Five direct retailers have joined the British Retail Consortium (BRC) in what is effectively a merger of the trade group with the Mail Order Traders’ Association (MOTA). MOTA members Findel, N Brown Group, Otto UK and Redcats UK joined the BRC late last month, as did ASOS.
N Brown chief executive Alan White said in a statement that it made “perfect sense” for the BRC to represent all sectors of the retail trade. And Redcats UK chief executive Stephen Roche expressed his confidence in the association as “an efficient voice to represent home shopping in a toughening retail environment”.
Nigel Swabey, chairman of multititle mailer Scotts & Co, agreed that it made sense for the public companies in the sector to be members of the BRC. “The irony is that current share valuations suggest that market analysts have failed to comprehend the difference between direct and conventional retail,” said Swabey, who is a former chairman of the Catalogue Exchange, the trade association for the home shopping sector (and a sister organisation to Catalogue e-business).
This lack of understanding is to the detriment of direct sellers, he added. “I suspect that our catalogue retailing colleagues in Otto, Redcats and N Brown have determined that they can do more to differentiate their businesses from conventional retail businesses if they are fighting the education battle from inside the massed ranks of British retailers.”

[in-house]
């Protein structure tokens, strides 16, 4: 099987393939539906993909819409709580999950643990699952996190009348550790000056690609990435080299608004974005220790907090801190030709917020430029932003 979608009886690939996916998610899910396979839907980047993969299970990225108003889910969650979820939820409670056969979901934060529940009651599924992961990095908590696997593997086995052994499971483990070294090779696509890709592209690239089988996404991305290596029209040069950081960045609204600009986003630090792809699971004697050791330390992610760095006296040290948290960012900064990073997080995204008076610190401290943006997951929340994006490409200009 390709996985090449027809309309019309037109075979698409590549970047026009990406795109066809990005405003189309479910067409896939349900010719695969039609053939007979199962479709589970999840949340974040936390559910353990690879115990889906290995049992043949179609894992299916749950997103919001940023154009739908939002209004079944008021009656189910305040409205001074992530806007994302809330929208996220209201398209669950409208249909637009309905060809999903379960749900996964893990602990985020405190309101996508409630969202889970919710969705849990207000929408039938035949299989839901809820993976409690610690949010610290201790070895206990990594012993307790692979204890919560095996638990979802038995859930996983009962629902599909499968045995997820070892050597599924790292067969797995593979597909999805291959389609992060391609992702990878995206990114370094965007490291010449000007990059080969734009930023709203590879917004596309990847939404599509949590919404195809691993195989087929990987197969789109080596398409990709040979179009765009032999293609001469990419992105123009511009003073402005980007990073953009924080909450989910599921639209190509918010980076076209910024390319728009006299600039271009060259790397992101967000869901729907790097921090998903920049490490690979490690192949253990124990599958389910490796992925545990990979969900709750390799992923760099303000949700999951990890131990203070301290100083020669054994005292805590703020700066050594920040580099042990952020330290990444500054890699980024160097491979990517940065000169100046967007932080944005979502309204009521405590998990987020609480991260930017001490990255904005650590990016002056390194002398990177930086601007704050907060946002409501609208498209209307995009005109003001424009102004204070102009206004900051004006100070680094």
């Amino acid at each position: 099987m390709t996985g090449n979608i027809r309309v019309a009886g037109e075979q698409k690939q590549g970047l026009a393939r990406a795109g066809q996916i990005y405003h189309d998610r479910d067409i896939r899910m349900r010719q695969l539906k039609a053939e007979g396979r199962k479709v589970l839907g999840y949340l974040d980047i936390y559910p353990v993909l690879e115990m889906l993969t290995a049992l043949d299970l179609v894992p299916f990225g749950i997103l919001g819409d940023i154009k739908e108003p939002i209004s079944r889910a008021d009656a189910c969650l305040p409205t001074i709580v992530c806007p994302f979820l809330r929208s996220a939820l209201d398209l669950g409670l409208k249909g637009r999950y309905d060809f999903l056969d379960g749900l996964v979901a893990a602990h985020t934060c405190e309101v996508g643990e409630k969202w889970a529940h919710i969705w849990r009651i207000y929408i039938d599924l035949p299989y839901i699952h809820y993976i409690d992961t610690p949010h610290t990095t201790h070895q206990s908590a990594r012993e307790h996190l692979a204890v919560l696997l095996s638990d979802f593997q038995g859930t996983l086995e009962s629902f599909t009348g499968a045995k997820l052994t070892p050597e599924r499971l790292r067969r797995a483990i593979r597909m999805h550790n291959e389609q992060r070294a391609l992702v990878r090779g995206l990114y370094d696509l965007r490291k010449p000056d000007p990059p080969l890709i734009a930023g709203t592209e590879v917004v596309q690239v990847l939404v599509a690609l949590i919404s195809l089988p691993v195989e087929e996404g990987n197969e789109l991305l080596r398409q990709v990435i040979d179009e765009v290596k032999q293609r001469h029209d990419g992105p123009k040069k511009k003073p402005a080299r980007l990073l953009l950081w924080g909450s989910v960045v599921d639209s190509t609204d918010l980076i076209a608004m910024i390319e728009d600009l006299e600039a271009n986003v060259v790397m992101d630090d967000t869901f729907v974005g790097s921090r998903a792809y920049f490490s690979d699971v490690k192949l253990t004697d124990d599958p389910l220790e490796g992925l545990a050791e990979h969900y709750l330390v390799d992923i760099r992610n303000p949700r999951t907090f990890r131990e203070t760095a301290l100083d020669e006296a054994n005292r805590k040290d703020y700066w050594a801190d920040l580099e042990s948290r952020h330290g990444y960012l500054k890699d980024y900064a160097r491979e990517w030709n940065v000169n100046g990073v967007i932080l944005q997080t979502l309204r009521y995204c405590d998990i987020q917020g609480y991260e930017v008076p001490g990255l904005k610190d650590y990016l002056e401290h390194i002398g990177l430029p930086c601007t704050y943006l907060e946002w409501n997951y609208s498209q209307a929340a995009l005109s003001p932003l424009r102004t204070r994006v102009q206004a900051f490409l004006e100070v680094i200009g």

As to how the news will affect the Catalogue Exchange, on whose board of directors he still sits, Swabey emphasised that CatEx represents all multichannel businesses, particularly those that do not rely on credit as the principal form of payment. “These direct businesses operate a rather different business model to the large plcs in our sector, and they tend to face a different set of challenges. The role of the Catalogue
Exchange is to foster best practice in this specialist sector and to represent the interests of direct retailing and the niche players in particular.”
Alison Lancaster, chair of the Catalogue Exchange, doesn’t feel that the merger of BRC and MOTA poses a threat to the continued growth of CatEx. “We are a young, not-for-profit trade organisation, and one of the key benefits is our low cost of membership and accessibility to the key influencers and experts from both the client and the supplier side in our industry,” she explained.